Uninstalling Steam Games

I've done it before...right click on the game, select "delete local content," and it uninstalls, leaving the game in your "library," but grayed out, ready to be downloaded and installed again in the future, right?

Did it with the Zeno Clash demo last week, and it removed the demo entirely from my library. No biggie, no money lost (bought the full game the next day, anyway), but I just want to make sure before I delete anything else--did it just do that because it was a free demo? I can't imagine they would let you remove a paid game from your library entirely without throwing up all sorts of warnings during the process (if you can even do it at all), but I just want to be sure before I uninstall something more important.

Thanks!

As far as I know, only demos are removed from your library because they're not real games.

Yeah, you can only remove demos entirely from your library, otherwise I would have removed a few titles entirely a long time ago. As it stands, my Steam games list is littered with a number of blemishes in the form of games that came with a package.

I'm not sure how good a job Steam does with cleaning registry settings and so forth, but with regular games, you won't lose it out of your library after deleting local content. I think demos only show up while installed, but regular games show all the time, greyed out if you don't have them presently installed.

Malor wrote:

I'm not sure how good a job Steam does with cleaning registry settings and so forth, but with regular games, you won't lose it out of your library after deleting local content. I think demos only show up while installed, but regular games show all the time, greyed out if you don't have them presently installed.

Yeah, it always bugs me that even if you go through the Windows add/remove program dialog, it starts up Steam and just does the delete local content thing. I have no real evidence that it's better / worse than an uninstaller, but it just seems like they're doing nothing more than hitting delete on the folder for the game.

Does anyone have any real info on what goes on when you 'delete local content'?

Yeah, pretty sure it's just for things like demos.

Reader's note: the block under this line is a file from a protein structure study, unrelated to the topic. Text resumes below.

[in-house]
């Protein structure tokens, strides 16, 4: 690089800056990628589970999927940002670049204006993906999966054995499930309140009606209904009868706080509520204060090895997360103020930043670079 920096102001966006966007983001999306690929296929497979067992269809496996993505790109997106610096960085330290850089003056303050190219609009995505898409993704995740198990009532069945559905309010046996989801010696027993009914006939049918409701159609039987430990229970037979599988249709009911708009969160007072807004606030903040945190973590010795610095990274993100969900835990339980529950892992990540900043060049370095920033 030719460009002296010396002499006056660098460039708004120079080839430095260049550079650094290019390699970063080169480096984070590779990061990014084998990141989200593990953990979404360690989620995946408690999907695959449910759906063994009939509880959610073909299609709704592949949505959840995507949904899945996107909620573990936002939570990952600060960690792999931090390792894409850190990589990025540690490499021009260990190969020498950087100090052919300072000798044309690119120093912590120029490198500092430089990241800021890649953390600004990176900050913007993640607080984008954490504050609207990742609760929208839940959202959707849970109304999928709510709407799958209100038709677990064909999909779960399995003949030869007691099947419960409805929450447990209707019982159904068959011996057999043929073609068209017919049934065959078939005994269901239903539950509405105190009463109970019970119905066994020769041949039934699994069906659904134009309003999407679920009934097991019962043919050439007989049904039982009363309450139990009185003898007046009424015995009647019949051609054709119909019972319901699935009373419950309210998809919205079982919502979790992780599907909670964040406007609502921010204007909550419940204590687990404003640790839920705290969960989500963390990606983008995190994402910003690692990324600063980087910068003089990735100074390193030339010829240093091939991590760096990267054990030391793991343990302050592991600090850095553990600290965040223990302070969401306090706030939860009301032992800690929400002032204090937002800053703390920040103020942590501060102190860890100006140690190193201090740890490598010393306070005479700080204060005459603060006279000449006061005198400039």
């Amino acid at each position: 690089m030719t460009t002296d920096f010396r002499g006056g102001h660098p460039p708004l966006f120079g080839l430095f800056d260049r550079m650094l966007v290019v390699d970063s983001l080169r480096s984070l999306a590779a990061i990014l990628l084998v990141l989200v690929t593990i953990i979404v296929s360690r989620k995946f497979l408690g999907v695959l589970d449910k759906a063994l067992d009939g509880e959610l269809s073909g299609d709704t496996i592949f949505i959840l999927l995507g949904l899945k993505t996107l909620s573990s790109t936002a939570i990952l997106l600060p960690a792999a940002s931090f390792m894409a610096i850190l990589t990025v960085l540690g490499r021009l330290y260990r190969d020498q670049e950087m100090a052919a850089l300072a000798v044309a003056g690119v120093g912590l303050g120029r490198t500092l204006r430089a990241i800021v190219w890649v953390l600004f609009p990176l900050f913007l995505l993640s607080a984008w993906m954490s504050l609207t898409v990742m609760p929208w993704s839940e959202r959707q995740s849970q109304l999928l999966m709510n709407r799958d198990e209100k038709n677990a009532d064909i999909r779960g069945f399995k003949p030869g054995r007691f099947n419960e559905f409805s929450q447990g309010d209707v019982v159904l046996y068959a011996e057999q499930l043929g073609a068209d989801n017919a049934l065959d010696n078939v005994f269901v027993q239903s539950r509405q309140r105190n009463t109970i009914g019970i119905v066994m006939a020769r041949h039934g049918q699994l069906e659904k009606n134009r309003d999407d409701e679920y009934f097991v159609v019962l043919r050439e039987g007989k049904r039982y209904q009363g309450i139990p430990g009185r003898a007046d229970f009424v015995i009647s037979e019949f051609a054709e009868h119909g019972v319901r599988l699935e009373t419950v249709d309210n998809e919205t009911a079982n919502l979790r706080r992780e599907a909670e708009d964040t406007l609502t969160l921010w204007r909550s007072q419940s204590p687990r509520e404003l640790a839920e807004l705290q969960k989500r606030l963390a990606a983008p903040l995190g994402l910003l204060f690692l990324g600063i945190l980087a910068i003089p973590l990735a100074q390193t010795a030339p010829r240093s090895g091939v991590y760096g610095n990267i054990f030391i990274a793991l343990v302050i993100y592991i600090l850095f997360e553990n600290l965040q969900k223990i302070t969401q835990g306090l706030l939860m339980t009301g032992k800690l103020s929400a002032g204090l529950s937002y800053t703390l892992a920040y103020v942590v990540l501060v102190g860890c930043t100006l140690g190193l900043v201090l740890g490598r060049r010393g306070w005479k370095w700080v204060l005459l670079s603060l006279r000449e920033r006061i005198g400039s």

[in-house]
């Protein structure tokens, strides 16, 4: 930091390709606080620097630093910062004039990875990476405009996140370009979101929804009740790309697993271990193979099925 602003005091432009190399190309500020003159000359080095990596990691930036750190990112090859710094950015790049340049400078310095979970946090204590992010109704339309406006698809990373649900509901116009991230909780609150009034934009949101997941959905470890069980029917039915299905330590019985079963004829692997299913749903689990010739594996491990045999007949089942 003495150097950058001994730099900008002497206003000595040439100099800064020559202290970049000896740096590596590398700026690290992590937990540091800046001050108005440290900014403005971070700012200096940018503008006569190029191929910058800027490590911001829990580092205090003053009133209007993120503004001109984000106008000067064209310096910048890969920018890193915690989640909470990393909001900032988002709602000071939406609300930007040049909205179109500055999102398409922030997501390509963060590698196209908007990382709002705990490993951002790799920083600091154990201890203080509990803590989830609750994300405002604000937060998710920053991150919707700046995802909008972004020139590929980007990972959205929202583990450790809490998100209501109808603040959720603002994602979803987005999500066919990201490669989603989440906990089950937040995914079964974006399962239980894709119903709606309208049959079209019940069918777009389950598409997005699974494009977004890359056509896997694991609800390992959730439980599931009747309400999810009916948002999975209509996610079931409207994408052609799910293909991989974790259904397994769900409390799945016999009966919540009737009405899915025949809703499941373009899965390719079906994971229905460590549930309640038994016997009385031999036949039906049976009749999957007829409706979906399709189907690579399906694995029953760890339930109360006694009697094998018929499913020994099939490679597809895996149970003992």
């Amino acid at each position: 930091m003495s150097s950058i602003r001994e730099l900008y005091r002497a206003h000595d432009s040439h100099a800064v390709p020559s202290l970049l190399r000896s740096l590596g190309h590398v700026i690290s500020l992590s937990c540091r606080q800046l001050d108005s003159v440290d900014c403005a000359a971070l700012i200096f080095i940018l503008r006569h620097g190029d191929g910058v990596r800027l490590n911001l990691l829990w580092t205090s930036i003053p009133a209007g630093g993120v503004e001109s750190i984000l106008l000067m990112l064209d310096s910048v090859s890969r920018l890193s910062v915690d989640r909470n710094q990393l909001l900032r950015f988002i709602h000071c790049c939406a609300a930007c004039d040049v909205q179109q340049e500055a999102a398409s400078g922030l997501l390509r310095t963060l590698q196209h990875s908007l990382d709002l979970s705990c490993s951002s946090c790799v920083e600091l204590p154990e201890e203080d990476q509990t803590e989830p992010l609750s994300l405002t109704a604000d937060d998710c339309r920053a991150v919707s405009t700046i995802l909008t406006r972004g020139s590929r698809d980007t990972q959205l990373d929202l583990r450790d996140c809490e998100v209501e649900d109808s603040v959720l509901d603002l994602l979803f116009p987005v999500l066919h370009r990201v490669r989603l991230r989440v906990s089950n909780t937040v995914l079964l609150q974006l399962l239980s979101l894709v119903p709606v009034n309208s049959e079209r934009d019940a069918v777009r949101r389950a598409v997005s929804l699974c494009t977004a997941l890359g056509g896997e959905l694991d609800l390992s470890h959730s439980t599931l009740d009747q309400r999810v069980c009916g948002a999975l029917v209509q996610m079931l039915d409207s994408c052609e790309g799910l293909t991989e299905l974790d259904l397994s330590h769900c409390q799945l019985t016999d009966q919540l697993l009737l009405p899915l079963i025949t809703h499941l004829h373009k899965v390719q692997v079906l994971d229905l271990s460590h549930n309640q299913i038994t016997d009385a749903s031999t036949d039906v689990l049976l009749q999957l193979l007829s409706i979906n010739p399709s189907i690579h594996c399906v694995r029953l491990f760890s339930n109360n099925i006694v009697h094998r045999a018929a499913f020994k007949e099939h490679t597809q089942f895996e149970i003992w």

Good deal, thanks, guys!

For some games, like those with online DRM to deauthenticate, steam does more than delete the folder. It will run those processes to reclaim a license, and if you've put any other files into the game folder (mods) or the game has savegame files in there, steam only deletes the main game files.

Outside of steam, one thing I've noticed with some games, and even mods packaged with MSIs is that they leave a backup of critical files in the c:\windows\installer folder for repairs. If you just delete a game folder to uninstall, as I do for a lot of games, these get left behind occupying space.

There's a default category to only show you your installed games, which might help with the display.

mrtomaytohead wrote:
Malor wrote:

I'm not sure how good a job Steam does with cleaning registry settings and so forth, but with regular games, you won't lose it out of your library after deleting local content. I think demos only show up while installed, but regular games show all the time, greyed out if you don't have them presently installed.

Yeah, it always bugs me that even if you go through the Windows add/remove program dialog, it starts up Steam and just does the delete local content thing. I have no real evidence that it's better / worse than an uninstaller, but it just seems like they're doing nothing more than hitting delete on the folder for the game.

Does anyone have any real info on what goes on when you 'delete local content'?

I don't know about "real info", but Steam doesn't always clean out registry entries. I know this because I deleted a number of games and only some of them left any trace in the registry. I'm not about to compile a list of what cleanly uninstalled and what left traces as I'm sure it's game/developer/engine/etc. related, but deleting local content is just uninstalling.

Generally steam only deletes what it puts there itself, or they have a special script from the developer.